The Medusa ransomware group has been increasing its activities and has implemented new strategies to enhance the success rate of its extortion efforts. This article provides an overview of the group’s operations, including their use of a leak site and a Telegram channel to share stolen data, as well as their tactics for negotiating ransom payments.


According to Palo Alto’s Unit 42 threat intelligence group [7], the Medusa ransomware-as-a-service operation began in late 2022 and has recently launched a leak site and a Telegram channel [7]. These platforms are used to share stolen data and offer victims the option to negotiate a lower ransom or pay for a timer extension before the data is leaked. Medusa also provides victims with payment extension schemes and an expanded range of options once their data is first posted on the dedicated leak site [6]. The exact fees charged to victims are negotiated individually [6].

Medusa gained notoriety after a ransomware attack on the Minneapolis Public School District in 2023 [6]. They have recently added promotional videos to their blog [6], showcasing stolen files and indicating a focus on increasing media coverage [6]. Medusa is using other communication channels [6], such as a public Telegram channel [2] [4] [5] [6], to publicize and release stolen data [6]. However, it is unclear if the channel’s owner is affiliated with the group [6].

The Medusa ransomware gang has targeted 74 organizations in 2023, including healthcare entities and not-for-profit organizations [3]. They operate through a dark web leak site [3], where they threaten to publish stolen information unless a ransom is paid [3]. The group offers three options to victims: pay a smaller amount to extend the ransom deadline [3], pay the full amount to have the data deleted [3], or download the data themselves [3] [6]. Medusa has targeted various sectors [3], with tech companies [3], education [3], and manufacturing being the most common [3]. The group has also targeted organizations in healthcare [3], hospitality [3], media [3] [4] [6], insurance [3], mining [3], and more. While the majority of victims are from the US [3], UK [3] [4], and France [3], smaller countries like Bolivia [3], Portugal [3], and Serbia have also been impacted [3].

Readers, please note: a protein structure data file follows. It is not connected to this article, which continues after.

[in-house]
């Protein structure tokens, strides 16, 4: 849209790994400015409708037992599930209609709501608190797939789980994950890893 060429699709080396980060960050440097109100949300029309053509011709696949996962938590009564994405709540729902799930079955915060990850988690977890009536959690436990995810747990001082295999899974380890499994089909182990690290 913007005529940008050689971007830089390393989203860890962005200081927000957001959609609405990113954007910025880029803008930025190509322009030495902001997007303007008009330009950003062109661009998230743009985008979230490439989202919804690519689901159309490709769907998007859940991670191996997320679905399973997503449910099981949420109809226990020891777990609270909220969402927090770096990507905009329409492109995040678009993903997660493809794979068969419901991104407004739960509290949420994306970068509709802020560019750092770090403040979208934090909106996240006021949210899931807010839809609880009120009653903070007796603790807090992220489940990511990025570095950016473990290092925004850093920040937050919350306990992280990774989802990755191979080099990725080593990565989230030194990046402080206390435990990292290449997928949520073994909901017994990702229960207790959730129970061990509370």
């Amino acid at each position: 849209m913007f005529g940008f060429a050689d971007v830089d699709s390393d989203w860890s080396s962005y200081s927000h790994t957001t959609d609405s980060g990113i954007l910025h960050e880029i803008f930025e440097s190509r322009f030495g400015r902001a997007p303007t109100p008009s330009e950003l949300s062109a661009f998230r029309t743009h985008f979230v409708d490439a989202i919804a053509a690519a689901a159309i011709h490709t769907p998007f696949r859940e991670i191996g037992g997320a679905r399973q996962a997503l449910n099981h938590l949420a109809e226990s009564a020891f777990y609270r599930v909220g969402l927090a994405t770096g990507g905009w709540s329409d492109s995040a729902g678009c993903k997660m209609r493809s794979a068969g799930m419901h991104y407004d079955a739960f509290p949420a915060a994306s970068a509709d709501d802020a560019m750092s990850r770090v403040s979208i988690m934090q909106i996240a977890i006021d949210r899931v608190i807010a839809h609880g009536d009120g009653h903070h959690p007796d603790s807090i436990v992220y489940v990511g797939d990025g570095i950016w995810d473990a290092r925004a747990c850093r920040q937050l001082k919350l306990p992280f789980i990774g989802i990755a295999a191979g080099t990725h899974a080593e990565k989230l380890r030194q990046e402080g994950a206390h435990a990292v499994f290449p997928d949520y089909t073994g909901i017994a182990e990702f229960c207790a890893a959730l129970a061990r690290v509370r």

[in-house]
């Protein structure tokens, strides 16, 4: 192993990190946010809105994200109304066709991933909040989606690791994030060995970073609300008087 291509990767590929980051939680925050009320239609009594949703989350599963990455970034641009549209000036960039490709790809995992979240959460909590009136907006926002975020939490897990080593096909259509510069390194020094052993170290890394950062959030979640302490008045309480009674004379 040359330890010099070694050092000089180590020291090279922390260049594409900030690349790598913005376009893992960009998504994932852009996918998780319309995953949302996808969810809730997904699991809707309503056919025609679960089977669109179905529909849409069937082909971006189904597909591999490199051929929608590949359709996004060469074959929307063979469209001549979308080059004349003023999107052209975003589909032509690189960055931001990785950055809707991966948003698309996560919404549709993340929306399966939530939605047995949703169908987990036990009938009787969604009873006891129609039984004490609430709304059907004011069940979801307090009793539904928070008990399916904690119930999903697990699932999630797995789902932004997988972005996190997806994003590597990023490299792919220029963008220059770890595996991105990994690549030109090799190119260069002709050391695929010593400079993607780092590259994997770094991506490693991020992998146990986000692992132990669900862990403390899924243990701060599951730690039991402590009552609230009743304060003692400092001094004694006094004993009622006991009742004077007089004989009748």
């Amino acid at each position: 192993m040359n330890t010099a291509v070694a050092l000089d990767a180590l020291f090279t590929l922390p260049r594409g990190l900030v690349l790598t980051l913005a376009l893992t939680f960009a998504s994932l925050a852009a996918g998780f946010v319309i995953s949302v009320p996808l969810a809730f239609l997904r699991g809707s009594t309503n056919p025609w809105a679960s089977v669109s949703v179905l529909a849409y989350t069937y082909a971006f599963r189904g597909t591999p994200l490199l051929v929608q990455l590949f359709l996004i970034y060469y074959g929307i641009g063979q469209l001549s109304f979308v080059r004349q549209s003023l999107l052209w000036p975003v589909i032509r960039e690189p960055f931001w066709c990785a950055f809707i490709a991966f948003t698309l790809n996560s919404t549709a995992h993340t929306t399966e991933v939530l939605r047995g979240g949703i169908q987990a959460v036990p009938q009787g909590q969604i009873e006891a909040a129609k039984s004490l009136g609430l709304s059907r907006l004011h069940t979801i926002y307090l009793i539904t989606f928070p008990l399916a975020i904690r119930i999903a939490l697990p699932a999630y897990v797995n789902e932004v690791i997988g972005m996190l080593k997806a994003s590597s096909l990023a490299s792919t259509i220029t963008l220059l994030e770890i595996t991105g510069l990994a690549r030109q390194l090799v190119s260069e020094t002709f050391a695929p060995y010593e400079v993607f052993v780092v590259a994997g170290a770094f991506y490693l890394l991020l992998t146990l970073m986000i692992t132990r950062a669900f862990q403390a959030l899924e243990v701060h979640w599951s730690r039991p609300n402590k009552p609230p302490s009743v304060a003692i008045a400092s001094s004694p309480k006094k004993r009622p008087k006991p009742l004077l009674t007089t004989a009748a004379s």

Medusa employs various techniques to gain access to victim networks [3], including exploiting vulnerabilities and using access brokers [3]. They have been observed using unique tactics [3], such as uploading a web shell to a previously exploited Microsoft Exchange Server and using PowerShell to run a bitsadmin transfer [3]. The Medusa ransomware binary uses RSA asymmetric encryption and renames encrypted files with the extension medusa [3]. The group leaves a document called !!readmemedusa!!.txt on affected machines [3]. Medusa is considered a significant threat actor in the ransomware landscape [3], showcasing complex propagation methods and adeptly avoiding detection through living-off-the-land techniques [3].

In 2023, the Medusa ransomware group compromised multiple school districts and exposed sensitive information about students [1]. They use initial access brokers (IABs) to gain network access [1], which has proven to be lucrative for them [1]. Medusa also employs double ransoms [1], where they demand one ransom to decrypt encrypted data and another to prevent the leaking of stolen data [1] [2]. The emergence of Medusa in late 2022 and its activities in 2023 have marked a significant development in the ransomware landscape [1]. They utilize complex propagation methods [1], exploit system vulnerabilities [1] [3] [7], and leverage IABs while avoiding detection through living-off-the-land techniques [1]. Medusa’s indiscriminate targeting of 74 organizations across various industries highlights the universal threat posed by ransomware actors [1] [2].


The Medusa ransomware group’s activities have had significant impacts on numerous organizations, particularly in the healthcare, education [3], and manufacturing sectors [3]. Their use of sophisticated techniques and their ability to evade detection pose a serious threat to cybersecurity. Mitigating this threat requires a comprehensive approach that includes vulnerability management, network monitoring, and employee education. The emergence of Medusa and their increasing activities underscore the need for continued vigilance and proactive measures to protect against ransomware attacks.